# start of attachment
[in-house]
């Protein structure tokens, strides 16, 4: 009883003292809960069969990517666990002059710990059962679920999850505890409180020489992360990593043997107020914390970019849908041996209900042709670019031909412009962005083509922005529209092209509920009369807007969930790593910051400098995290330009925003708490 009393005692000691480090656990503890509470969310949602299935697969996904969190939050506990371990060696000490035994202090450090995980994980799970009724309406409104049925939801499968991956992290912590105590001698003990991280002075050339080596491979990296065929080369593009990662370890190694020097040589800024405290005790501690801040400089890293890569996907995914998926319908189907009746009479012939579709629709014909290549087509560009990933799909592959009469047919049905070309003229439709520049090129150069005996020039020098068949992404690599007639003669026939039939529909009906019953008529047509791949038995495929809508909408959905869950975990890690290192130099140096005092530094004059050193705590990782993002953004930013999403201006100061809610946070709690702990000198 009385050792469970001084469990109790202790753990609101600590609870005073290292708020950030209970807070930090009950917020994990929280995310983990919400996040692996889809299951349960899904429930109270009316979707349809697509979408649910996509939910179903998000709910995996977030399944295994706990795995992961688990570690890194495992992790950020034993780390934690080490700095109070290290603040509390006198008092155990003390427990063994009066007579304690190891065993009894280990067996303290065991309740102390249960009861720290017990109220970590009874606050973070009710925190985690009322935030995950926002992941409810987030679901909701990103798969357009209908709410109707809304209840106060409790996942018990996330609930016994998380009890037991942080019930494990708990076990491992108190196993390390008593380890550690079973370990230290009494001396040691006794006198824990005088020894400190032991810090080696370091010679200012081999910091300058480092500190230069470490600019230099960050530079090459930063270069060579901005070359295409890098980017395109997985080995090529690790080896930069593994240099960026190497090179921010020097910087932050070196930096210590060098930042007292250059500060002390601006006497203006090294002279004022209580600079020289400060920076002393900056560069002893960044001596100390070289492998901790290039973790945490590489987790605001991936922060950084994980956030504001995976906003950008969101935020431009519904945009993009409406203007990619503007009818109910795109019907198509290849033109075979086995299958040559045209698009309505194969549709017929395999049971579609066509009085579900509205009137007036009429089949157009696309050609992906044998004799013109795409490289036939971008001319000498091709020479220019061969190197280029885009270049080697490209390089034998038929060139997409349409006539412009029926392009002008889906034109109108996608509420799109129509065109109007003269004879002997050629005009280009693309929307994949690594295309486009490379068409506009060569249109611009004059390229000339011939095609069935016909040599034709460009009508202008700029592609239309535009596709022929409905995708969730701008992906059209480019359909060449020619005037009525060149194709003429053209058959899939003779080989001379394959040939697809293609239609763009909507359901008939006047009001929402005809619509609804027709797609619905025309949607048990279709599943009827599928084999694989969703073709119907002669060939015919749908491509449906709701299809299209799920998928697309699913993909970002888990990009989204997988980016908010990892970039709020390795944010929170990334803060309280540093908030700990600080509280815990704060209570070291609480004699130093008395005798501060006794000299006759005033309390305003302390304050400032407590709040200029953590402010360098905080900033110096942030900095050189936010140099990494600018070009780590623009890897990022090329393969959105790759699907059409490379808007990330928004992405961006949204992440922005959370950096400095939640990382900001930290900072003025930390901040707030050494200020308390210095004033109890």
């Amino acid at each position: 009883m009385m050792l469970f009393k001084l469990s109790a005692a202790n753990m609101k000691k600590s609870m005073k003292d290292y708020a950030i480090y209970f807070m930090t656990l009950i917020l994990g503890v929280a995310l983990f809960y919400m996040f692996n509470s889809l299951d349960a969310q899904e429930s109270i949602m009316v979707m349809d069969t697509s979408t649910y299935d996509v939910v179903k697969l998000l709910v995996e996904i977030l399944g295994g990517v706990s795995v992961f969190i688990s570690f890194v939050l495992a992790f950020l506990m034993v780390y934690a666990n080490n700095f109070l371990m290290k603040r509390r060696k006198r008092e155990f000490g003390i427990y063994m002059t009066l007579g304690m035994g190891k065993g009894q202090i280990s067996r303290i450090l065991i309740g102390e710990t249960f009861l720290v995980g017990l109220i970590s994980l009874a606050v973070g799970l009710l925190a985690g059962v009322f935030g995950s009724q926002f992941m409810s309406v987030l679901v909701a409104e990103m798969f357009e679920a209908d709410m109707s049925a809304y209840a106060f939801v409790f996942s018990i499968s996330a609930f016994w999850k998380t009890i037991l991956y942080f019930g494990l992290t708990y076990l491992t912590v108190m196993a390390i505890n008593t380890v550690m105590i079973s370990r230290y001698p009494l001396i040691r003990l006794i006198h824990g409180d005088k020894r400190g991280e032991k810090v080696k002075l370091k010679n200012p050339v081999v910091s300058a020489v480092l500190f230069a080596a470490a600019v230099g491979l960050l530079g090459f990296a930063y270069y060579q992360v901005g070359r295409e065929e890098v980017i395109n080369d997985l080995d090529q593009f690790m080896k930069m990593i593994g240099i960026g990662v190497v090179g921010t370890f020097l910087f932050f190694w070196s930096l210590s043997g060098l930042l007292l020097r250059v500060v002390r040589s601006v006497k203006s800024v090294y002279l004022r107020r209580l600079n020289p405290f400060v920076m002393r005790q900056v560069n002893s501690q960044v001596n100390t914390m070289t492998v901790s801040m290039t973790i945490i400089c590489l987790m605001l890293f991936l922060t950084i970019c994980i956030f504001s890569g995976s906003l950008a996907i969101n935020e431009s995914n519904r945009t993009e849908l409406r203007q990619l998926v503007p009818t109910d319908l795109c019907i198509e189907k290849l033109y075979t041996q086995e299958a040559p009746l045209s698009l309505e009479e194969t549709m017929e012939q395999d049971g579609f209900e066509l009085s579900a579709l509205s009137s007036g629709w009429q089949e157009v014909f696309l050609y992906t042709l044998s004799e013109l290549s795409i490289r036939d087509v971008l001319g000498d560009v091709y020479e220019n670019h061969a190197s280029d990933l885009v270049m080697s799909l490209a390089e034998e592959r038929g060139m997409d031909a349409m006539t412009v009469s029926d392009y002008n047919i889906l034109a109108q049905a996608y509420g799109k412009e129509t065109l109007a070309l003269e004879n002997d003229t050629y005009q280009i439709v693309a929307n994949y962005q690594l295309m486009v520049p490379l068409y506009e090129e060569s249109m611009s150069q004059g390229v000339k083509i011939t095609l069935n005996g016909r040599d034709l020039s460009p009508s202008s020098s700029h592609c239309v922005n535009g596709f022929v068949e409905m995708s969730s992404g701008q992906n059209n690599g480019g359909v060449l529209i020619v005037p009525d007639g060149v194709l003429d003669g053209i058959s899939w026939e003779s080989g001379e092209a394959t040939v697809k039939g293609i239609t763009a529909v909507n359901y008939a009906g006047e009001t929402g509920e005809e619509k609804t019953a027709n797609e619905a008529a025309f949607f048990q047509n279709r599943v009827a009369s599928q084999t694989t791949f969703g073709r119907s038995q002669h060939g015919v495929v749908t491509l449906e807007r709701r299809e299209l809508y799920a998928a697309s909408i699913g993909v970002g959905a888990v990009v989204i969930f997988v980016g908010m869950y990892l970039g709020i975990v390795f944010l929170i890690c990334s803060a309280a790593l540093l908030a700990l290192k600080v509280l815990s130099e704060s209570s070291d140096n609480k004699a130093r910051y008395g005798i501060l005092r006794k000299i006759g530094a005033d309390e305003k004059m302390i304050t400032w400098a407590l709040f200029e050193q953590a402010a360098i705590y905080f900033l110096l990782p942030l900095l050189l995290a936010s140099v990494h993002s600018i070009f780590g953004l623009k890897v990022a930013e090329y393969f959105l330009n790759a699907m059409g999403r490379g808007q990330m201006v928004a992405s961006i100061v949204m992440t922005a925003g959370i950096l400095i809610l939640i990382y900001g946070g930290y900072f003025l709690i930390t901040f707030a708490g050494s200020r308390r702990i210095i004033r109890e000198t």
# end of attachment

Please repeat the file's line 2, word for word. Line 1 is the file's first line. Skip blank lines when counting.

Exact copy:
């Protein structure tokens, strides 16, 4: 009883003292809960069969990517666990002059710990059962679920999850505890409180020489992360990593043997107020914390970019849908041996209900042709670019031909412009962005083509922005529209092209509920009369807007969930790593910051400098995290330009925003708490 009393005692000691480090656990503890509470969310949602299935697969996904969190939050506990371990060696000490035994202090450090995980994980799970009724309406409104049925939801499968991956992290912590105590001698003990991280002075050339080596491979990296065929080369593009990662370890190694020097040589800024405290005790501690801040400089890293890569996907995914998926319908189907009746009479012939579709629709014909290549087509560009990933799909592959009469047919049905070309003229439709520049090129150069005996020039020098068949992404690599007639003669026939039939529909009906019953008529047509791949038995495929809508909408959905869950975990890690290192130099140096005092530094004059050193705590990782993002953004930013999403201006100061809610946070709690702990000198 009385050792469970001084469990109790202790753990609101600590609870005073290292708020950030209970807070930090009950917020994990929280995310983990919400996040692996889809299951349960899904429930109270009316979707349809697509979408649910996509939910179903998000709910995996977030399944295994706990795995992961688990570690890194495992992790950020034993780390934690080490700095109070290290603040509390006198008092155990003390427990063994009066007579304690190891065993009894280990067996303290065991309740102390249960009861720290017990109220970590009874606050973070009710925190985690009322935030995950926002992941409810987030679901909701990103798969357009209908709410109707809304209840106060409790996942018990996330609930016994998380009890037991942080019930494990708990076990491992108190196993390390008593380890550690079973370990230290009494001396040691006794006198824990005088020894400190032991810090080696370091010679200012081999910091300058480092500190230069470490600019230099960050530079090459930063270069060579901005070359295409890098980017395109997985080995090529690790080896930069593994240099960026190497090179921010020097910087932050070196930096210590060098930042007292250059500060002390601006006497203006090294002279004022209580600079020289400060920076002393900056560069002893960044001596100390070289492998901790290039973790945490590489987790605001991936922060950084994980956030504001995976906003950008969101935020431009519904945009993009409406203007990619503007009818109910795109019907198509290849033109075979086995299958040559045209698009309505194969549709017929395999049971579609066509009085579900509205009137007036009429089949157009696309050609992906044998004799013109795409490289036939971008001319000498091709020479220019061969190197280029885009270049080697490209390089034998038929060139997409349409006539412009029926392009002008889906034109109108996608509420799109129509065109109007003269004879002997050629005009280009693309929307994949690594295309486009490379068409506009060569249109611009004059390229000339011939095609069935016909040599034709460009009508202008700029592609239309535009596709022929409905995708969730701008992906059209480019359909060449020619005037009525060149194709003429053209058959899939003779080989001379394959040939697809293609239609763009909507359901008939006047009001929402005809619509609804027709797609619905025309949607048990279709599943009827599928084999694989969703073709119907002669060939015919749908491509449906709701299809299209799920998928697309699913993909970002888990990009989204997988980016908010990892970039709020390795944010929170990334803060309280540093908030700990600080509280815990704060209570070291609480004699130093008395005798501060006794000299006759005033309390305003302390304050400032407590709040200029953590402010360098905080900033110096942030900095050189936010140099990494600018070009780590623009890897990022090329393969959105790759699907059409490379808007990330928004992405961006949204992440922005959370950096400095939640990382900001930290900072003025930390901040707030050494200020308390210095004033109890």